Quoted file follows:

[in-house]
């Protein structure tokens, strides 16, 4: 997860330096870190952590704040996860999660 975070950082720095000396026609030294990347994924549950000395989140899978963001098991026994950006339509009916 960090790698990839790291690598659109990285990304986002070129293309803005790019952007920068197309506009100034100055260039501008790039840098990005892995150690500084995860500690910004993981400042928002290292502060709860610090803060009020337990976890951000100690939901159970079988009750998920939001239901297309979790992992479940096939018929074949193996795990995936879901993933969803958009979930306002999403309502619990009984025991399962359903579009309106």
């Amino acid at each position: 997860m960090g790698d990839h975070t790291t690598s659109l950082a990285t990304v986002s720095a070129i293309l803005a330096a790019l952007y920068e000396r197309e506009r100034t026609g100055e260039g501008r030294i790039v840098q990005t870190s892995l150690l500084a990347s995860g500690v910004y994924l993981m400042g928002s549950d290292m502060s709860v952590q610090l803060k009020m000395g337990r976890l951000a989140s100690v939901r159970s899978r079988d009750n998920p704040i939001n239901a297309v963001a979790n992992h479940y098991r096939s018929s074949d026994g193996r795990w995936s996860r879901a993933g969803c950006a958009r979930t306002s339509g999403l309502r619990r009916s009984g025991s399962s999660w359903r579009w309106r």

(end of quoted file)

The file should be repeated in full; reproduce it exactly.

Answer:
[in-house]
């Protein structure tokens, strides 16, 4: 997860330096870190952590704040996860999660 975070950082720095000396026609030294990347994924549950000395989140899978963001098991026994950006339509009916 960090790698990839790291690598659109990285990304986002070129293309803005790019952007920068197309506009100034100055260039501008790039840098990005892995150690500084995860500690910004993981400042928002290292502060709860610090803060009020337990976890951000100690939901159970079988009750998920939001239901297309979790992992479940096939018929074949193996795990995936879901993933969803958009979930306002999403309502619990009984025991399962359903579009309106």
């Amino acid at each position: 997860m960090g790698d990839h975070t790291t690598s659109l950082a990285t990304v986002s720095a070129i293309l803005a330096a790019l952007y920068e000396r197309e506009r100034t026609g100055e260039g501008r030294i790039v840098q990005t870190s892995l150690l500084a990347s995860g500690v910004y994924l993981m400042g928002s549950d290292m502060s709860v952590q610090l803060k009020m000395g337990r976890l951000a989140s100690v939901r159970s899978r079988d009750n998920p704040i939001n239901a297309v963001a979790n992992h479940y098991r096939s018929s074949d026994g193996r795990w995936s996860r879901a993933g969803c950006a958009r979930t306002s339509g999403l309502r619990r009916s009984g025991s399962s999660w359903r579009w309106r």